The fox had arrived. The snorting of cattle and horses changed, grew louder, more forceful. There were no large animals within a 200 yard radius and yet suddenly they felt and sounded very close indeed. Bird noise changed, not the warning calls I would recognize, but just changed, subtly. I saw a horse dance across the paddock below me, kicking out as it ran whereas it and its fellows had been stood still before. And then I saw the fox enter my field. I squinted at first because it was just a movement in my periphery. But there it was, skulking along as they are wont to do. Nothing unusual for our village – many villages, towns and cities, in fact. The photo above was taken in my garden. But what was unusual, to me right then, was how it made sense to see it, seconds after the environmental reaction I’d witnessed. The cattle couldn’t have seen the fox. I’m not sure the horses could have, but they all knew. The cute little critter isn’t even a threat to them, but their behavior changed, I promise you that! Why? Instinct? To warn other animals? Who knows – likely some biologists, no doubt. The point is, going out to clear my head and having the opportunity for that out to be a ‘quiet’ field with no one else about at dusk, taught me a great deal about dusk in the countryside. About the noise and the animals and their behavior. It also taught me how out of tune I’ve been to my surrounds and how in tune the wildlife – and livestock – are to it, despite the dark and maybe even especially because of the dark!? When something changed, in this case a predator, the noises changed, and the feeling. There’s something in that. Something we are all far too removed witness, at least usually, any way. But it happens and it happens all the time, out there and around us. The characters we write and read and love should know that too, especially if they live rural lives. If they travel the wilds. They should know that and I shall endeavor to make sure mine do in the future.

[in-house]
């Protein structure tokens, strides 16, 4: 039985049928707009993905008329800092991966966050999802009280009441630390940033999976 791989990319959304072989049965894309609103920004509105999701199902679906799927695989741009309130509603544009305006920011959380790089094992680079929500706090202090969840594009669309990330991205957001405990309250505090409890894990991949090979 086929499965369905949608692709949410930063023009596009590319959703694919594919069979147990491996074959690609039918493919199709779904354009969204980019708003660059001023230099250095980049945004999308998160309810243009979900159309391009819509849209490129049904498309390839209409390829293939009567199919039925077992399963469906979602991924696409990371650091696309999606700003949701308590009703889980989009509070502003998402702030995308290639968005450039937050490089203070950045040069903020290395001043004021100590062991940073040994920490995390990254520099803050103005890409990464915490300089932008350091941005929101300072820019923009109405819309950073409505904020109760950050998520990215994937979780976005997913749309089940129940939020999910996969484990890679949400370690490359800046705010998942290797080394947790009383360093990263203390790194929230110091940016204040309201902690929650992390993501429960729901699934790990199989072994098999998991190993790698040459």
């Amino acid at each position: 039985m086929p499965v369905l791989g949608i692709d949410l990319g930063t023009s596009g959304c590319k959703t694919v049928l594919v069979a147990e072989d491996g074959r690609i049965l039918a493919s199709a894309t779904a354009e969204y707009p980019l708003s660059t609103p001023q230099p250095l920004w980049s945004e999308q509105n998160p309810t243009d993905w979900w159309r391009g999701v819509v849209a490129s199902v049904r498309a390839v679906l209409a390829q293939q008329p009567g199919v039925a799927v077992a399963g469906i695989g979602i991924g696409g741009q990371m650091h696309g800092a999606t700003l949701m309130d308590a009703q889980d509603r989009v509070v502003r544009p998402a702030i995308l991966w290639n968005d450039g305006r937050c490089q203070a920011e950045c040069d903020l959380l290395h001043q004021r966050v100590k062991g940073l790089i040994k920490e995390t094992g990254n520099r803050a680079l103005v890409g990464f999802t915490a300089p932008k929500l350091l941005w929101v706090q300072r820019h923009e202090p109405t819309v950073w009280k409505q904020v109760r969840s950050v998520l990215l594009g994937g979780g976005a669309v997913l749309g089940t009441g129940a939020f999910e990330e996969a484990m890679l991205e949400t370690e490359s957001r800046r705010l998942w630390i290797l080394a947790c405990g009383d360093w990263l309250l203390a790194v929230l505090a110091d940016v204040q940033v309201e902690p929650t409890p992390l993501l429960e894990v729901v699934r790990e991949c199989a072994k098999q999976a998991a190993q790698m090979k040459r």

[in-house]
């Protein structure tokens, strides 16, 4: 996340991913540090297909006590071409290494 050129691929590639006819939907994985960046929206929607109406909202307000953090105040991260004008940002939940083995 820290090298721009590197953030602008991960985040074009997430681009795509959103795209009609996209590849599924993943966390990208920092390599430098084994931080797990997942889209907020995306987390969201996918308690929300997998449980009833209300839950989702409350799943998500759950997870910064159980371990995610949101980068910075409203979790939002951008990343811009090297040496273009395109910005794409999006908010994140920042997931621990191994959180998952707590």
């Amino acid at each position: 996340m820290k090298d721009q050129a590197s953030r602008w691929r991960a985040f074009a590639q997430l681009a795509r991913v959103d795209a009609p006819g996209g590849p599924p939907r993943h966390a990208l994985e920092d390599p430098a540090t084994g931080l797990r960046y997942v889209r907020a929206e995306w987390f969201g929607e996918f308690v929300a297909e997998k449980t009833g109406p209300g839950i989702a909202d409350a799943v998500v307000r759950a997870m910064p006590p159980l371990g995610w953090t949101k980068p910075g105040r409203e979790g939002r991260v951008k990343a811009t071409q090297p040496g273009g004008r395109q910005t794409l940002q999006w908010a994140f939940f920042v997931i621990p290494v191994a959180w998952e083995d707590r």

Anyhow, I’ve waffled on enough, but I thought writers, and reader, and wildlife lovers might like to hear about my little experience tonight. I’d love to hear your thoughts on any of the above, or your own experiences? Whack ’em below if you have time.

Night night,